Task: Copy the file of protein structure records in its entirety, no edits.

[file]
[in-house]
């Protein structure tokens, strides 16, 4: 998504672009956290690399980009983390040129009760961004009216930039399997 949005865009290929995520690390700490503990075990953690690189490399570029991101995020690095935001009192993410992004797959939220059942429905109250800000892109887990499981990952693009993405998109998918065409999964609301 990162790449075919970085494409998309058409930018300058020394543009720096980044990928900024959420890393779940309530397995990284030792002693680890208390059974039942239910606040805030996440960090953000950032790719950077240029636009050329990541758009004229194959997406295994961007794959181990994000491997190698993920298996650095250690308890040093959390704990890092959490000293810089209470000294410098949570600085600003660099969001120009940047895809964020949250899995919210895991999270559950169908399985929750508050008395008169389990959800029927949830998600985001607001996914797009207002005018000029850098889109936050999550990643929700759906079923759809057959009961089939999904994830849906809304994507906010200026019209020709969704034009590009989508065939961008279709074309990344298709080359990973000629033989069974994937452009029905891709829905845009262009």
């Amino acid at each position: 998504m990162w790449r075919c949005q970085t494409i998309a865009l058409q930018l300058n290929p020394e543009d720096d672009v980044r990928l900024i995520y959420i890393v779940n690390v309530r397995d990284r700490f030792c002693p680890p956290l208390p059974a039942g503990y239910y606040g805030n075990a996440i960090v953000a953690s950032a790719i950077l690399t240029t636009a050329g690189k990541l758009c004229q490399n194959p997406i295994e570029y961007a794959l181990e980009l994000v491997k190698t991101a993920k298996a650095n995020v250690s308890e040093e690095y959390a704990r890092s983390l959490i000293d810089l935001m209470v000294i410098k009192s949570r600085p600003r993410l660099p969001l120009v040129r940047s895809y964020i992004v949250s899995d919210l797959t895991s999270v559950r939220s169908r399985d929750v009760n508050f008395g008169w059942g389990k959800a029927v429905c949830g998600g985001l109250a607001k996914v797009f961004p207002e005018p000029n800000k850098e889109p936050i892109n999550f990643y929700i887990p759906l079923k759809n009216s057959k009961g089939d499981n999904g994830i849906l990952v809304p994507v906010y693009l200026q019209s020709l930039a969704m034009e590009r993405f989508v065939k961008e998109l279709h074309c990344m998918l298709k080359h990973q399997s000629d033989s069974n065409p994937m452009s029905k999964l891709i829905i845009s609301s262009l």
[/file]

[in-house]
């Protein structure tokens, strides 16, 4: 998504672009956290690399980009983390040129009760961004009216930039399997 949005865009290929995520690390700490503990075990953690690189490399570029991101995020690095935001009192993410992004797959939220059942429905109250800000892109887990499981990952693009993405998109998918065409999964609301 990162790449075919970085494409998309058409930018300058020394543009720096980044990928900024959420890393779940309530397995990284030792002693680890208390059974039942239910606040805030996440960090953000950032790719950077240029636009050329990541758009004229194959997406295994961007794959181990994000491997190698993920298996650095250690308890040093959390704990890092959490000293810089209470000294410098949570600085600003660099969001120009940047895809964020949250899995919210895991999270559950169908399985929750508050008395008169389990959800029927949830998600985001607001996914797009207002005018000029850098889109936050999550990643929700759906079923759809057959009961089939999904994830849906809304994507906010200026019209020709969704034009590009989508065939961008279709074309990344298709080359990973000629033989069974994937452009029905891709829905845009262009």
């Amino acid at each position: 998504m990162w790449r075919c949005q970085t494409i998309a865009l058409q930018l300058n290929p020394e543009d720096d672009v980044r990928l900024i995520y959420i890393v779940n690390v309530r397995d990284r700490f030792c002693p680890p956290l208390p059974a039942g503990y239910y606040g805030n075990a996440i960090v953000a953690s950032a790719i950077l690399t240029t636009a050329g690189k990541l758009c004229q490399n194959p997406i295994e570029y961007a794959l181990e980009l994000v491997k190698t991101a993920k298996a650095n995020v250690s308890e040093e690095y959390a704990r890092s983390l959490i000293d810089l935001m209470v000294i410098k009192s949570r600085p600003r993410l660099p969001l120009v040129r940047s895809y964020i992004v949250s899995d919210l797959t895991s999270v559950r939220s169908r399985d929750v009760n508050f008395g008169w059942g389990k959800a029927v429905c949830g998600g985001l109250a607001k996914v797009f961004p207002e005018p000029n800000k850098e889109p936050i892109n999550f990643y929700i887990p759906l079923k759809n009216s057959k009961g089939d499981n999904g994830i849906l990952v809304p994507v906010y693009l200026q019209s020709l930039a969704m034009e590009r993405f989508v065939k961008e998109l279709h074309c990344m998918l298709k080359h990973q399997s000629d033989s069974n065409p994937m452009s029905k999964l891709i829905i845009s609301s262009l």